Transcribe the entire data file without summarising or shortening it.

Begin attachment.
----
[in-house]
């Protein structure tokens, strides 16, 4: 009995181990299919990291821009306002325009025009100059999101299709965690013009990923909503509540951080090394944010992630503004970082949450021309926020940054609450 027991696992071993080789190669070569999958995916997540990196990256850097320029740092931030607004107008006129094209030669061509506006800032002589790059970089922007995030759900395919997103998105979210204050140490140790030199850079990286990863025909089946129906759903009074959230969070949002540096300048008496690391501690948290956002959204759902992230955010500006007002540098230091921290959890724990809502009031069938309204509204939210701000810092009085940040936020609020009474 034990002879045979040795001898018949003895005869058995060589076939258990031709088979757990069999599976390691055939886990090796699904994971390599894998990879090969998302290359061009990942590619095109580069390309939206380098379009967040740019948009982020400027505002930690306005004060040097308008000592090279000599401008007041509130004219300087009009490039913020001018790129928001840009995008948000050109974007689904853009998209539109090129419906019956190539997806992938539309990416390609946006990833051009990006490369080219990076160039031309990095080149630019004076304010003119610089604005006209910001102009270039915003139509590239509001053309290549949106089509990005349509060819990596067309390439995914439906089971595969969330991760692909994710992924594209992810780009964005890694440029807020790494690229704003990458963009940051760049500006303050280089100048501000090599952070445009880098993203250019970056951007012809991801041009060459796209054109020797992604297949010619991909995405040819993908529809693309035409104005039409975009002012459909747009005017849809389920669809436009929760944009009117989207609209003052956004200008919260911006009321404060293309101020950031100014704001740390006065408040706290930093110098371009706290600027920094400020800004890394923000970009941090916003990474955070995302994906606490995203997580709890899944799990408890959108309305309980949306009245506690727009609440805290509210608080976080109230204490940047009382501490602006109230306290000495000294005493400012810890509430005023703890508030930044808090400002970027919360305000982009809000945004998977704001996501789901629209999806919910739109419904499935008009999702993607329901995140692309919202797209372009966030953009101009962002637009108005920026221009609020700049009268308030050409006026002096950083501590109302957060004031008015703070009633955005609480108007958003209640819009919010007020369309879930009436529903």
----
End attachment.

[in-house]
């Protein structure tokens, strides 16, 4: 009995181990299919990291821009306002325009025009100059999101299709965690013009990923909503509540951080090394944010992630503004970082949450021309926020940054609450 027991696992071993080789190669070569999958995916997540990196990256850097320029740092931030607004107008006129094209030669061509506006800032002589790059970089922007995030759900395919997103998105979210204050140490140790030199850079990286990863025909089946129906759903009074959230969070949002540096300048008496690391501690948290956002959204759902992230955010500006007002540098230091921290959890724990809502009031069938309204509204939210701000810092009085940040936020609020009474 034990002879045979040795001898018949003895005869058995060589076939258990031709088979757990069999599976390691055939886990090796699904994971390599894998990879090969998302290359061009990942590619095109580069390309939206380098379009967040740019948009982020400027505002930690306005004060040097308008000592090279000599401008007041509130004219300087009009490039913020001018790129928001840009995008948000050109974007689904853009998209539109090129419906019956190539997806992938539309990416390609946006990833051009990006490369080219990076160039031309990095080149630019004076304010003119610089604005006209910001102009270039915003139509590239509001053309290549949106089509990005349509060819990596067309390439995914439906089971595969969330991760692909994710992924594209992810780009964005890694440029807020790494690229704003990458963009940051760049500006303050280089100048501000090599952070445009880098993203250019970056951007012809991801041009060459796209054109020797992604297949010619991909995405040819993908529809693309035409104005039409975009002012459909747009005017849809389920669809436009929760944009009117989207609209003052956004200008919260911006009321404060293309101020950031100014704001740390006065408040706290930093110098371009706290600027920094400020800004890394923000970009941090916003990474955070995302994906606490995203997580709890899944799990408890959108309305309980949306009245506690727009609440805290509210608080976080109230204490940047009382501490602006109230306290000495000294005493400012810890509430005023703890508030930044808090400002970027919360305000982009809000945004998977704001996501789901629209999806919910739109419904499935008009999702993607329901995140692309919202797209372009966030953009101009962002637009108005920026221009609020700049009268308030050409006026002096950083501590109302957060004031008015703070009633955005609480108007958003209640819009919010007020369309879930009436529903």